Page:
We took an hour-long walk on the dusty road down into Karatu. Along the way we talked with little kids 2-3 feet tall who jumped up and down with glee at seeing us. We walked around the market seeing its sacks of grain and lovely vegetables (everything here is organic as farmers cannot afford to buy chemicals). Barbara bought two bright fabrics, made in Tanzania, for tablecloths.

We cleaned up and took a taxi after dark to Gibb’s Farm, an elegant boutique safari hotel. This was delicious culture shock for us: Tanzanian octopus, Nile perch, local rabbit, & martinis of fine English gin.

7/21 Sun: FAME DAY 7: Hike to Ngila Coffee Estate:

Warm, sunny day.  We slept until 10am, made breakfast frittatas, and at 11:30 set off on a four-hour hike down the red dirt road behind FAME and into the large Ngila Coffee Estate that backs up to the forest of the Ngorongoro Preserve. Ngila’s guard allowed us onto their shady road but cautioned us not to walk in the forest because of “dangerous animals.”  We walked through the irrigated coffee fields and watched about 30 women at the coffee processing area as they turned over the piles of coffee drying in the sun on long trays. The sight of a thriving Tanzanian coffee estate certainly competes well with a Sonoma vineyard for orderly beauty. 

We continued on a dirt road through large fields of maize, wheat, sunflowers & marigolds. We are not sure why someone is cultivating marigolds. Four children aged 5-12 walked by with huge bundles of firewood on their heads, obviously scavenging from the national park. This seemingly harmless practice is a great threat to the world’s “protected” tropical forests, forests that depend upon the decay of fallen limbs to maintain soils that easily erode during the rainy season. 

After a mid-afternoon rest, we walked an hour into town to split a pizza and use the internet. Exciting was a caravan of 40 vehicles that sped through town bearing the Prime Minister who was here to dedicate a new tourism facility.

7/22 Mon: FAME Day 8:

At Morning Report, Barbara used the TV screen to teach us the interesting images from the past week. On ward rounds, we learned that a man who did well after his pneumothorax was treated with a chest tube chose to leave early over the weekend because he’d witnessed three patients die in his room. 

In clinic, a man with an infection of his left salivary gland was given antibiotics; a 69-year-old man with suspected TB pneumonia is much better after two weeks of treatment.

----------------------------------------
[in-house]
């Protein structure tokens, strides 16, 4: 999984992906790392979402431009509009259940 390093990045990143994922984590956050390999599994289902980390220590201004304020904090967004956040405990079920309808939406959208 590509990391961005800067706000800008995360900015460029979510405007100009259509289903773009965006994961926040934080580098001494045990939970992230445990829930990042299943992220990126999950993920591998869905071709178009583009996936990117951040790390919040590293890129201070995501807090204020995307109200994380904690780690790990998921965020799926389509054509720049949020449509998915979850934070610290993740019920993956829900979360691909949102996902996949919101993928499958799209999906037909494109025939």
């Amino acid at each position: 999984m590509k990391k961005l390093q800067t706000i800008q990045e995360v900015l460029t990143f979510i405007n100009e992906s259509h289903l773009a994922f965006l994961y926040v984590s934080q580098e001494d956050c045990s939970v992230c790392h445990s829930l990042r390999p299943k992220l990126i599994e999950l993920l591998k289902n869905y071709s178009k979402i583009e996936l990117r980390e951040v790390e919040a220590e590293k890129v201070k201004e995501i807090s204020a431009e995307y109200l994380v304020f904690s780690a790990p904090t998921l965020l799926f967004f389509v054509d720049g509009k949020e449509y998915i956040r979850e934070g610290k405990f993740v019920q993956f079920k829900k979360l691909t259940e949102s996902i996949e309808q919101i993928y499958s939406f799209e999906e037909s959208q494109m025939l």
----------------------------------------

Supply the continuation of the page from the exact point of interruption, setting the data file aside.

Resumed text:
7/23 Tue: FAME Day 9: Endoscopies:

I gave a lecture on the management of acute pancreatitis that was well-received. The hospital is only a bit over half full so there was more time for teaching on ward rounds. We discussed ascites associated with eclampsia, hemolytic anemia in an infant with a blood type different than the mother’s, hypertension management, and aspects of post-surgical care.

I performed a successful endoscopic dilation on a man who has only been able to swallow liquids for months and diagnosed at endoscopy an advanced vallecular cancer on a 73 year old Maasai man. His son wore a huge dagger on his belt making me reluctant to explain his father’s poor prognosis. 

In clinic was a 29-year-old Maasai woman, nursing a robust two year old, with a large and infected nasal polyp that we’ll remove by surgery next week, and a woman with Hepatitis B and normal liver blood tests.  Pharmaceutical companies are making so much money selling their hepatitis medicines at ridiculous high prices to Americans that they won’t lower their prices to make their curative regimens available to Africans.

Tiring day. Around 4:30pm, I sat upon a chair containing a towel soaked with my patient’s sputum. I elected to go home for a shower, clean clothes and a beer on our porch watching the sun set over the hills of the Ngorongoro forest a mile away. 

7/24 Wed: FAME Day 10: Alcohol: 

After rounds, I endoscoped a 75 year old man who had vomited blood. I found a small Mallory-Weiss lesion (an esophageal tear caused by vomiting) and portal hypertensive gastropathy (poor blood flow in the stomach caused by liver disease). We had a long talk about alcohol. There is so little to do for people to entertain themselves in the villages that we wonder why alcoholism isn’t universal.